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Kelechi Jaavaid, a.k.a. K Jay the Comedian.

Omaha native Kelechi Jaavaid, aka K Jay the Comedian, is back in town over the next few weeks to do stand-up for a good cause.

Jaavaid, born Stanley Pierce, will headline a comedy show June 22 and 23 at Love’s Jazz and Art Center. The event is a fundraiser for Project DIVA, a coaching and mentoring organization for young black women and girls in grades 1 to 12.

Mentoring young adults is a longtime passion of Jaavaid’s, who currently lives in Minneapolis.

“I always run into young people who look a bit lost,” he said.

Jaavaid, who was previously a secondary school teacher and a counselor at a homeless shelter, said he likes to mentor young men who just need a little help focusing their grades and staying out of trouble.

Jaavaid wears a lot of hats: mentor, actor, writer, public speaker and, of course, comedian. But before all that, he was a basketball player.

He played for Omaha’s Technical High School in 1982 and, at 6-foot-6, he was pretty darn good. He went on to play in an NBA summer league in the 1980s.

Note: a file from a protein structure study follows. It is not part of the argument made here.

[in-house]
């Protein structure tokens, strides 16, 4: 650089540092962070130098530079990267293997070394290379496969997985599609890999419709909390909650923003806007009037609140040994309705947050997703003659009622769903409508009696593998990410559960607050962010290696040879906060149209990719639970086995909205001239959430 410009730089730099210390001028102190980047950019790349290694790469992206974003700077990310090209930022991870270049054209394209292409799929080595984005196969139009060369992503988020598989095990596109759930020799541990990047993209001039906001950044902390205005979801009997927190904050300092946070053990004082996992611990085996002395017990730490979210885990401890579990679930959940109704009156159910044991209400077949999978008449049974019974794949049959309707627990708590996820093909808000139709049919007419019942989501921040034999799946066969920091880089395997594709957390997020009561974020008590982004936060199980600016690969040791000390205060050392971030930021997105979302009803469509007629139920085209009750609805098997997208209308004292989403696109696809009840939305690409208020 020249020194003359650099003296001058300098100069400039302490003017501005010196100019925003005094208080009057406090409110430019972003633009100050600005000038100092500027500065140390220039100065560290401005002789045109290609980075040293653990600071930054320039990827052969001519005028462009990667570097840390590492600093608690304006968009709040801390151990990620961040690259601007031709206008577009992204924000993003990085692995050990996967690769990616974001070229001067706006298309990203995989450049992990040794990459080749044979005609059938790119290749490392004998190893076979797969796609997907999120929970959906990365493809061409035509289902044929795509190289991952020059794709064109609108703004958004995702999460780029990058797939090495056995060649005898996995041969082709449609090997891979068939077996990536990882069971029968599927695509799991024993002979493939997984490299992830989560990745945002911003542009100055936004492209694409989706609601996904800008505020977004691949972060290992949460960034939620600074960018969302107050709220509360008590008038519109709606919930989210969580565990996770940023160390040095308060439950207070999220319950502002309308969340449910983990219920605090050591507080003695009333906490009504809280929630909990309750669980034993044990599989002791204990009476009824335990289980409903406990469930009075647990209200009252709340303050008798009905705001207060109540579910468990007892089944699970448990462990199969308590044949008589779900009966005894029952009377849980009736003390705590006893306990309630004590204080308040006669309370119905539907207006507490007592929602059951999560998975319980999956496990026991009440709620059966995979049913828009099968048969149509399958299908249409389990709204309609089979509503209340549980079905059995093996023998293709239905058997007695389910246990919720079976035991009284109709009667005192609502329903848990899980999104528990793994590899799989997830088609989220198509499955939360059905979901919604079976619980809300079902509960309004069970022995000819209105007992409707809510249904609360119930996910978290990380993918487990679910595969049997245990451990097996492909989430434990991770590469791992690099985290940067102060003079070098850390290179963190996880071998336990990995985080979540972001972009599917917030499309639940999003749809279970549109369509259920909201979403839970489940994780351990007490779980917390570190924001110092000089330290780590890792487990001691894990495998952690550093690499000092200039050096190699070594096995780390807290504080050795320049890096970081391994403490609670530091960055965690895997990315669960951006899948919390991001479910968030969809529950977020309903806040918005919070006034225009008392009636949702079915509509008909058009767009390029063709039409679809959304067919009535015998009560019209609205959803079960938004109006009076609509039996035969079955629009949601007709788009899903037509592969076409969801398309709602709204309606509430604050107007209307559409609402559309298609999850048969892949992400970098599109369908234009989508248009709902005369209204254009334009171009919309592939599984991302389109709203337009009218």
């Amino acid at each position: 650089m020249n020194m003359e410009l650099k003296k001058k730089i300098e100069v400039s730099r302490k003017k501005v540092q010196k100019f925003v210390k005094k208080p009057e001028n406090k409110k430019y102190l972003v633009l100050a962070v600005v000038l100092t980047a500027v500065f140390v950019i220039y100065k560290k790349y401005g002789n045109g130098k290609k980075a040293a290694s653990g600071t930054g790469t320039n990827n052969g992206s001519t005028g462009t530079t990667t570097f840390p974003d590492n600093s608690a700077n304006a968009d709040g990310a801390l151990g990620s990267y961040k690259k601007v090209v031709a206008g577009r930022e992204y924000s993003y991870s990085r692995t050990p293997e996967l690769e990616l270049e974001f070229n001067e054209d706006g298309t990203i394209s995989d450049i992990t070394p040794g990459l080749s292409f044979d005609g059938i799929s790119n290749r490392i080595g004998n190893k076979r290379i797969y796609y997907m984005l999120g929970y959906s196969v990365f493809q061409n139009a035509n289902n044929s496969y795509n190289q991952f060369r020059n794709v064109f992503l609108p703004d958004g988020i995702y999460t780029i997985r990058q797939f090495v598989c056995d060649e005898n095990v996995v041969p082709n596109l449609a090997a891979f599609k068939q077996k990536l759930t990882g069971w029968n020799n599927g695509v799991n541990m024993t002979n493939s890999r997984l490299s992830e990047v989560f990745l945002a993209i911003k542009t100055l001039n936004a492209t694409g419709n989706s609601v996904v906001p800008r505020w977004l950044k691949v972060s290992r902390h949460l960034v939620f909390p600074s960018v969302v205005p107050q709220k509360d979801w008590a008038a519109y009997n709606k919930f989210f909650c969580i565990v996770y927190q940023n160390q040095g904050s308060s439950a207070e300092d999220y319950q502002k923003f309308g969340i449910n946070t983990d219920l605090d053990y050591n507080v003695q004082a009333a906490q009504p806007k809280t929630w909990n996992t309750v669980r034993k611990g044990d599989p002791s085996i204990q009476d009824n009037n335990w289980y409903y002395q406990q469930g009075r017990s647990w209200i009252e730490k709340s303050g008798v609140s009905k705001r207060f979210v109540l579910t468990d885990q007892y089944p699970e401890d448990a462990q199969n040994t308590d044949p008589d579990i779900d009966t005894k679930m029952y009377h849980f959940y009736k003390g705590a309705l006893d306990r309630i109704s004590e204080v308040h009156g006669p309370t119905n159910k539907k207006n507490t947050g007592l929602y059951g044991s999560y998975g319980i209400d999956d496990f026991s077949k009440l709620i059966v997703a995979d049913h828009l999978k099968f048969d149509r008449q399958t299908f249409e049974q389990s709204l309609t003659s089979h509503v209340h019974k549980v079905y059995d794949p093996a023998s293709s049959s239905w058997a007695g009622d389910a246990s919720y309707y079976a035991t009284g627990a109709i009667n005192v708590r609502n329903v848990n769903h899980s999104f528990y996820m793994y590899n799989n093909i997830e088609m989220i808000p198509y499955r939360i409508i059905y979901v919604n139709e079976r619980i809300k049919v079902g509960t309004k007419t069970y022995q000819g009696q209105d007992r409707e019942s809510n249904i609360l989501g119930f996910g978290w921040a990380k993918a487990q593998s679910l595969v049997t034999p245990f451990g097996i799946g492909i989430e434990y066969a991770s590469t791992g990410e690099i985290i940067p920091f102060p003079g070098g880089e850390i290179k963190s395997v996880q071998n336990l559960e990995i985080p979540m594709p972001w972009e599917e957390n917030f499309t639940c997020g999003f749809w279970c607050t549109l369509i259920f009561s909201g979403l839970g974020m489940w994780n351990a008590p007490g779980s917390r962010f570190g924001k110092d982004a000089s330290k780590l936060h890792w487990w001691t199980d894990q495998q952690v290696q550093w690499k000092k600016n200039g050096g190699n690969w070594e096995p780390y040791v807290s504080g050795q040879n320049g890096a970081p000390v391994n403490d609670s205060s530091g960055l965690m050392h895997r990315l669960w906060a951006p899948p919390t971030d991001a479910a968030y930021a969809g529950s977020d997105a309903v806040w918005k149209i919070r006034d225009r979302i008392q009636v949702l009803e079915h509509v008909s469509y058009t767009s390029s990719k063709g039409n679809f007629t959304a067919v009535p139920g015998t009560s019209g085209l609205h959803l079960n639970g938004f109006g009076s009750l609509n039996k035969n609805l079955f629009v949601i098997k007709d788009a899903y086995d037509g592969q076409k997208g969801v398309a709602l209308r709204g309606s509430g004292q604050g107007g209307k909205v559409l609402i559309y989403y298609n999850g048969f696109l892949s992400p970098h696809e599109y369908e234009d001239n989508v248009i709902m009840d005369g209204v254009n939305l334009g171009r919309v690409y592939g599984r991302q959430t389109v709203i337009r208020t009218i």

Jaavaid eventually left the court for the runway, giving modeling a try. He’s done stints for Big & Tall Casual Male, Best Buy and the Science Museum of Minnesota. He’s still got his looks. He’s 55, but looks at least a decade younger.

Somewhere along the way, Jaavaid got into acting as well, which gave way to comedy.

It started 14 years ago. He was doing a monologue about his dad teaching him how to drink and realized he had a knack for making people laugh.

“I didn’t know the difference between a sketch and a joke,” he said. “So I bought a bunch of joke-writing books.”

It took him about four years to find his comedic voice. He was on the verge of quitting at one point, he said, but some kind words from comedian Lewis Black encouraged him to stay in the game.

“My comedy now is a mixture of three or four different writing styles,” Jaavaid said. “Traditional one-liners, observation, storytelling. I found that I can combine different writing styles to express my voice the best.”

His greatest comic influence, however, was his father.

Jaavaid said he sees his Omaha show as a tribute to his dad, who died a few years ago from liver cancer.

“In our family,” Jaavaid said of his father, “he was the best living room comedian we ever knew.”

This complete guide of local music, movies, dining and entertainment will have you weekend ready

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